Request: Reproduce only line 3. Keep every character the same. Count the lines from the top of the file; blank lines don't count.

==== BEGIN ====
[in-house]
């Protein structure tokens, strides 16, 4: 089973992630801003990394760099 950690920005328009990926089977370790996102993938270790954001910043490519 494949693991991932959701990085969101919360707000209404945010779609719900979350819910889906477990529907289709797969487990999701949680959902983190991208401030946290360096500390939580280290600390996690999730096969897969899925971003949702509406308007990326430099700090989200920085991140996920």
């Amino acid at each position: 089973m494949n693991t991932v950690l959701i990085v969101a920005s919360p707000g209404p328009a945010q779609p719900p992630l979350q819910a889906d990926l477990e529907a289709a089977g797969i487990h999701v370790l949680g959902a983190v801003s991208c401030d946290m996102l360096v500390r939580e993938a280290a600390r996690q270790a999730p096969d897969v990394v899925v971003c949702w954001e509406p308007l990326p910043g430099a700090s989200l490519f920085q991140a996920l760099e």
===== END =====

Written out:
């Amino acid at each position: 089973m494949n693991t991932v950690l959701i990085v969101a920005s919360p707000g209404p328009a945010q779609p719900p992630l979350q819910a889906d990926l477990e529907a289709a089977g797969i487990h999701v370790l949680g959902a983190v801003s991208c401030d946290m996102l360096v500390r939580e993938a280290a600390r996690q270790a999730p096969d897969v990394v899925v971003c949702w954001e509406p308007l990326p910043g430099a700090s989200l490519f920085q991140a996920l760099e």